by SANDRA KUDENGA
THERE is a seismic shift in Zimbabwe’s political discourse. A critical segment of its population is beginning to find its voice – healthcare staff.
Doctors, nurses and psychotherapists have largely been treating, nursing and rehabilitating victims of the country’s savage politics in sworn silence.
And their victimization for caring for some of the victims of the violence that has characterized the southern African country’s political contestation since the 1970s has largely gone undocumented.
They are expected to only see patients in the people that come for their services, not fellow humans, because then they would begin to start asking questions.
But, even then, they have always been victims of Zimbabwe’s crude gamesmanship.
Internal political contestation should not breed enmity. Not for a country like ours with such a high literacy rate.
Things ought to always have stayed civil.
But then we now have a deep-seated culture of violence ingrained in our politics as Zimbabweans that needs healing.
It would be well to start with the truth.
Healthcare workers cared for the victims of the protracted war of liberation, the Gukurahundi massacres, the abductions and tortures that accompanied every opinion that was deemed divergent, the violence that was attendant to the land seizures, and the brutal suppression of opposition voices over the past two decades.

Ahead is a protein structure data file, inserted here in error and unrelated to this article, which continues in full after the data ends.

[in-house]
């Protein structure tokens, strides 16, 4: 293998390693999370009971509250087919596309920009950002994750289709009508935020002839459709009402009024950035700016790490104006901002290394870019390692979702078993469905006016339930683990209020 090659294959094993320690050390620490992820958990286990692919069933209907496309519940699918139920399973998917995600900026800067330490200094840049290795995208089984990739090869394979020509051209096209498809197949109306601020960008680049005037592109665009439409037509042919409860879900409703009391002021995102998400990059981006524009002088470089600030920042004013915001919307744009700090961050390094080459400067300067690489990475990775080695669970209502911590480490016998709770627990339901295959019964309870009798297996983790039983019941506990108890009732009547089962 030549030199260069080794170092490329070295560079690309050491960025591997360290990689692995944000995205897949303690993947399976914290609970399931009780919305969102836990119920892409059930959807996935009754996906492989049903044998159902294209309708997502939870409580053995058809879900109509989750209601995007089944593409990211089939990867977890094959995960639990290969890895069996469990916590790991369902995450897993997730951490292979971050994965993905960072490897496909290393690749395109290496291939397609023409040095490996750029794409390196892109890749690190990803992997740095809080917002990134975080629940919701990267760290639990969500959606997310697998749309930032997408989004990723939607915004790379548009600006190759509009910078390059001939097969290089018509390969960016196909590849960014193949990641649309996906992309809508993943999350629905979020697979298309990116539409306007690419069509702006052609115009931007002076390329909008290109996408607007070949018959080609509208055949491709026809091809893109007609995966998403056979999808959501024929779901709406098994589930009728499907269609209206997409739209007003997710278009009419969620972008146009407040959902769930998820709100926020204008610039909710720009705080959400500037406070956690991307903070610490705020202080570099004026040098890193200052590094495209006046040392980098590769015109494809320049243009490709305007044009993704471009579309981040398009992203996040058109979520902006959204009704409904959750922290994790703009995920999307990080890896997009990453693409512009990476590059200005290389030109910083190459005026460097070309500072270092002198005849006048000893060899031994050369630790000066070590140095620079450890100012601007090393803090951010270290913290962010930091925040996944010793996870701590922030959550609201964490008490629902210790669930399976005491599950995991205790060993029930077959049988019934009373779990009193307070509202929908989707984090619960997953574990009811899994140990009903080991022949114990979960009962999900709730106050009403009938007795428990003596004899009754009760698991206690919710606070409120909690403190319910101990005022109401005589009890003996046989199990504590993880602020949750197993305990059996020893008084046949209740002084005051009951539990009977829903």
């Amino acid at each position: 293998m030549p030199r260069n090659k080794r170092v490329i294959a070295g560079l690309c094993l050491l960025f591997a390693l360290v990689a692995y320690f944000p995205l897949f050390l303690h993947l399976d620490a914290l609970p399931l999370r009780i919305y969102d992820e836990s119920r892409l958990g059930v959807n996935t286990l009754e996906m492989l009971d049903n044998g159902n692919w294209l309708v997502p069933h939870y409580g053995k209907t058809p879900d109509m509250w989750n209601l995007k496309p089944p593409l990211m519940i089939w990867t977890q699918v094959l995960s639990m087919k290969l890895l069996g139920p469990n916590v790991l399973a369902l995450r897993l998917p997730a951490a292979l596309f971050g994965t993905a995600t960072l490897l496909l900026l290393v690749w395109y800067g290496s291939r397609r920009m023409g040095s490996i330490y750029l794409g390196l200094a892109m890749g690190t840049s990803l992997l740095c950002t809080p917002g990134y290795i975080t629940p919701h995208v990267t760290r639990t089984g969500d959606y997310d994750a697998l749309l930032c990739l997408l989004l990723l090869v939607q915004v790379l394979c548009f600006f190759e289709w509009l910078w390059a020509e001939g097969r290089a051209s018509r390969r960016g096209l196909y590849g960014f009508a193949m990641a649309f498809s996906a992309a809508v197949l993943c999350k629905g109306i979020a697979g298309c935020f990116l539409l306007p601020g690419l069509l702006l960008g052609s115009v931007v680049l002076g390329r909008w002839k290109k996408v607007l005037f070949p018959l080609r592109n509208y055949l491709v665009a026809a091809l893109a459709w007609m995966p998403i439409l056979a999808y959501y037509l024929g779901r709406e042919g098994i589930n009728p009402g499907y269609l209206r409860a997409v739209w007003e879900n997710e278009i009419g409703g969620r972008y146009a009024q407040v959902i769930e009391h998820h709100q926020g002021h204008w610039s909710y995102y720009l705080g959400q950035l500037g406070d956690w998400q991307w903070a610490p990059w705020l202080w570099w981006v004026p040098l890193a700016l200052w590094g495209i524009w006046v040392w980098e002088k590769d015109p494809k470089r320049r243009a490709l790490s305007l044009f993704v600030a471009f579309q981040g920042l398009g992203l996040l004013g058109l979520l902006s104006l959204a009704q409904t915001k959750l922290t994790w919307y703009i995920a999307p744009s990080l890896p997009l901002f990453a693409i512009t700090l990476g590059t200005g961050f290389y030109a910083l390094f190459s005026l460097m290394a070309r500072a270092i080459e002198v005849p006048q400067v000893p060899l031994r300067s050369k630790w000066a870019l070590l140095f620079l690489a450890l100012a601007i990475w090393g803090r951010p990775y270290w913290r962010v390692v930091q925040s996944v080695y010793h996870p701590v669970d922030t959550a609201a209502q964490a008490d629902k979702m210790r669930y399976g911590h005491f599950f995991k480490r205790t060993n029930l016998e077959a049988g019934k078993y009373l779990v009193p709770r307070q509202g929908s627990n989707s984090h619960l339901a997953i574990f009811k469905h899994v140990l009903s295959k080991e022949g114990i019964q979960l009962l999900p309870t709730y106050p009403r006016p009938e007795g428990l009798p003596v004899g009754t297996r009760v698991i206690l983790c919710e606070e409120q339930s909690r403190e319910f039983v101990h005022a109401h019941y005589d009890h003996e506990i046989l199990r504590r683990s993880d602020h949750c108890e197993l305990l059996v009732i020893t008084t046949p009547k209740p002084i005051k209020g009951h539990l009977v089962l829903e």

And it is just as well that through the Zimbabwe Doctors for Human Rights, Zimbabwe Nurses Association and Zimbabwe Hospital Doctors Association (ZHDA), health professionals are beginning to speak out.
They are citizens too. They know the truth of their country and their opinions on civil and political rights whose victims they have been assisting should matter.
Medical training might not include tutorials on political science or civic education but growing up in a country with so much hate and violence is lesson enough.
Hundreds have been victimized over the years for giving their professional services to the ‘wrong’ people. In 2008, nurses across the country were targeted for abuse for attending to victims of political abuse.
Being healthcare professional in the countryside with an opposition party that was resonating well with the educated and urbanites meant being targets by a regime that thrived on disinformation. Hard to control, they had to be cowed through violence.
The many ‘crimes’ of health workers also includes demanding that enough resources be availed to effectively discharge their duties or for protesting the obscene disparity between a peace time defence ministry budget and a health ministry grappling with an HIV and AIDS epidemic and a plethora of other neglected tropical diseases.
While previously health professionals have been victimized individually and at times haunted out of their country with their professional representative bodies silent over matters deemed political the shift is welcome.
Not that it suddenly makes the working environment safer. But it’s a start.